There is an art to writing great Twitter headlines. I call them headlines, because that is really what they are. In twitterspeak they are tweets.

Twitter – the microblogging platform – has become increasingly significant as a source of news and information. It is very different from other social media platforms like Facebook, which are, well … social.

Twitter has become the premier platform for sharing content – in 140 characters, which means that you need to be really skilled to get the most out of your Twitter headline.

What you share on Twitter is not only about the actual value of the content. It’s also about whether the content gets viewed and appreciated in the first place. And this comes down to the writing.

Social media itself has changed writing online – making it more informal and personal. In fact, when you’re writing online these days, you’re writing not only for your audience but also for search engines and social media sites.

80/20 Rule of Headlines

You know the 80/20 rule of headlines? It’s handy to keep this rule in mind which states that out of 10 people that read headlines, only two will actually be reading the rest of the story.

This is in a typical headline environment, such as a newspaper, magazine or web page. Now, think about a Twitter stream, where people are scanning more ruthlessly than ever, looking for interesting tidbits. Your content link is competing with conversations, quips, tantalizing revelations and hot-off-the-press news snippets.

To get noticed on Twitter, you need to have a strategy in place and this has to be supported by good writing. Interestingly, with Twitter being a free-for-all, you get a mix of commercial businesses, various organisations and countless individuals, all trying to grab each other’s attention.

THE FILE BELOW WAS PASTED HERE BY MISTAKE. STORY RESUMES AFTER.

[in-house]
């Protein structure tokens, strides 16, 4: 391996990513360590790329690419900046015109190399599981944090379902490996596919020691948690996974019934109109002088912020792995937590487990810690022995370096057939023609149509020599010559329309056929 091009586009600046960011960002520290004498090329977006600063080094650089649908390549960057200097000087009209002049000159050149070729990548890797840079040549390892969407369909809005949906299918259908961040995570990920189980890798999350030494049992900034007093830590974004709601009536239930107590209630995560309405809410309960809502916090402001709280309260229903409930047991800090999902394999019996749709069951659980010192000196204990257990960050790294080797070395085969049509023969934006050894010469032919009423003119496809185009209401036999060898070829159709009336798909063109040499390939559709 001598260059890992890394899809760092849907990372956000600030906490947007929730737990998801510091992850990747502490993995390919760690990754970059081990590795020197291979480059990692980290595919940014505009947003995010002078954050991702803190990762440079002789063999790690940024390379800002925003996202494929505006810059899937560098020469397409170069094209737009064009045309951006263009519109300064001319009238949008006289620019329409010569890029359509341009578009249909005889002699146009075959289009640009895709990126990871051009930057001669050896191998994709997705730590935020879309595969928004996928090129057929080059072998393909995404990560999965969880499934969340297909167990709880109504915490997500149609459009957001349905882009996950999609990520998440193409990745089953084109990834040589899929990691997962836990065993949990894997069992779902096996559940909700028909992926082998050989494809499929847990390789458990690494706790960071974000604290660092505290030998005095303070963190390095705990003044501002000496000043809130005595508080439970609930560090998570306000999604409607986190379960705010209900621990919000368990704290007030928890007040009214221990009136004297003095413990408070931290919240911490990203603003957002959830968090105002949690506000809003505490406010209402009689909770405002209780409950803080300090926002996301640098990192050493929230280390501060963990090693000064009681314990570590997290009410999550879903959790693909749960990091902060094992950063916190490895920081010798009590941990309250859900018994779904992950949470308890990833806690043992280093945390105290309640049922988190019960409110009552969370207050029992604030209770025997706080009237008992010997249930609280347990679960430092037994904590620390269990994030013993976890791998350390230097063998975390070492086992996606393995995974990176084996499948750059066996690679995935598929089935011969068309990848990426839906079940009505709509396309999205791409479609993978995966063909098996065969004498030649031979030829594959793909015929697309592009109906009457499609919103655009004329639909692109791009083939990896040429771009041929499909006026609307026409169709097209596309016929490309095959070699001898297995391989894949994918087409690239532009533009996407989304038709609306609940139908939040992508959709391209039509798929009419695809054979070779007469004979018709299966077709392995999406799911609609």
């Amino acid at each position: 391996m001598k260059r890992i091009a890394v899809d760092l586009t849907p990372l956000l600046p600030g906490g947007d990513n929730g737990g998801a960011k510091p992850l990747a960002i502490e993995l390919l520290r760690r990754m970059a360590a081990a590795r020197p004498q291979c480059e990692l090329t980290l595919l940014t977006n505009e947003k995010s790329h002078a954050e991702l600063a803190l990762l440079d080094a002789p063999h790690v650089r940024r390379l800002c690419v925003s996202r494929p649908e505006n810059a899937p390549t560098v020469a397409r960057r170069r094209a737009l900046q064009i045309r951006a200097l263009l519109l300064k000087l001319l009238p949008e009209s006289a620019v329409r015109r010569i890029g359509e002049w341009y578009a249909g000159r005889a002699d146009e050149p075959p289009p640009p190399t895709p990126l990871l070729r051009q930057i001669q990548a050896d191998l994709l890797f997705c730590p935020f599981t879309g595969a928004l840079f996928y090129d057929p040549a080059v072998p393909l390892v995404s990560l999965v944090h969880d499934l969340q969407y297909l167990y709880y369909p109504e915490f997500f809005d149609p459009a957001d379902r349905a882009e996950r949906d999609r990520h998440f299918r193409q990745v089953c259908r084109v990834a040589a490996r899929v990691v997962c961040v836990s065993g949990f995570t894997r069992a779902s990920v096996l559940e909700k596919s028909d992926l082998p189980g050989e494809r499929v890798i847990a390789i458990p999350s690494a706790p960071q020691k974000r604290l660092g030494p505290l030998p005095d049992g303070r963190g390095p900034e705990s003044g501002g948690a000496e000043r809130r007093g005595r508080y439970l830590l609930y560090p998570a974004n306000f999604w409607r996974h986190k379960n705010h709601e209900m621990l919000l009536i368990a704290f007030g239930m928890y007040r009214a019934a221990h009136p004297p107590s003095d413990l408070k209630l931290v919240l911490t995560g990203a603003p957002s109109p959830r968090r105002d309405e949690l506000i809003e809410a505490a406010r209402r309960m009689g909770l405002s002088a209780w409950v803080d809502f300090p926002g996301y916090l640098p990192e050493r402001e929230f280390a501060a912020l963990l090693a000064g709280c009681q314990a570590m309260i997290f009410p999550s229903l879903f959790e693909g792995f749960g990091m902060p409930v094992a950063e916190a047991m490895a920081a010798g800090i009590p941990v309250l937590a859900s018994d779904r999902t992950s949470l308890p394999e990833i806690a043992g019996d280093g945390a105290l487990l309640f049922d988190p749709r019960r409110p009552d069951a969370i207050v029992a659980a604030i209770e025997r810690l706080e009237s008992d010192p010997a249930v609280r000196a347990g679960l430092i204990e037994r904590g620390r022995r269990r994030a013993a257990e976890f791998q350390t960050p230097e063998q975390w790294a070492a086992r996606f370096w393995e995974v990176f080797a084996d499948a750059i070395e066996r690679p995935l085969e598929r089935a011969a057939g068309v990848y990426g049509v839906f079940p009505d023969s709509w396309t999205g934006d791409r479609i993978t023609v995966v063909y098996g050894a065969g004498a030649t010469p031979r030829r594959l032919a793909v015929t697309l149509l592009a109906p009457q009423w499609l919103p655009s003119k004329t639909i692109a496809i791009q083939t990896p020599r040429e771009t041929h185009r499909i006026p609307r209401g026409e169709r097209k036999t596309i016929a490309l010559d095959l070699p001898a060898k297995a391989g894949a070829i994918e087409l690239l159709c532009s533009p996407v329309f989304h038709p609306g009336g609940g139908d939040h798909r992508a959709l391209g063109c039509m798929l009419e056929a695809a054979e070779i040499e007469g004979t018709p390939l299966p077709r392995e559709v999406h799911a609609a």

Develop a Persona – Be Clear about your Objectives

Just tweeting away without an aim or purpose is not really going to get you very far. I usually advise clients to develop a strong persona. Readers lap up content written in a charismatic, clear voice. What can focus your voice are your clear objectives when tweeting. Ask yourself: What is the intention behind my tweets? Why am I doing this? Is it for marketing a product? Education? Social activism? This will help you to create clear, concise ‘Twitter-copy’ that will engage your followers and help pull in new ones. Understanding why you’re using Twitter will help you create great copy and write good Twitter headlines.

According to Copyblogger* a good way to make sure your headlines always offer a compelling reward is to use the 4-U approach. This is a copywriting technique taught by AWAI.

Your headlines must:

  1. Be USEFUL to the reader,
  2. Provide him with a sense of URGENCY,
  3. Convey the idea that the main benefit is somehow UNIQUE; and
  4. Do all of the above in an ULTRA-SPECIFIC way.

Is a Good Twitter Headline as Short as Possible?

When we get to the point of how long is a good Twitter headline, many will say “a good Twitter headline is as short as possible. This is not only because of the 140-character limit that Twitter imposes, but also because in order for your headline to spread, people need room to retweet it. Twitter culture dictates that you leave some space that the person who retweets your post can also add something.

Maybe the best thing to say is that a Twitter headline should be as long as necessary, but no longer.

It is a proven fact that people will retweet based on the headline alone, before even clicking through to the content. Quality content, however, is still the essential ingredient. So make sure people actually appreciate the content you share: write it well.


About the Author:

Karen Lotter is a journalist and writer based in Durban, South Africa. She runs a company ( specializing in creating websites, writing creative and interesting content and optimizing sites for search engines.

She has written profiles, features, advertising copy, obituaries, press releases, and columns in magazines, company newsletters and newspapers, and written and produced corporate scripts.

Since she stopped writing political speeches (after 13 years in the trenches), she has focused on writing for the web and presenting workshops on communications-related issues. She is a Feature Writer at Suite (

Karen tutors the Writing for the Web Course at the Writers’ College.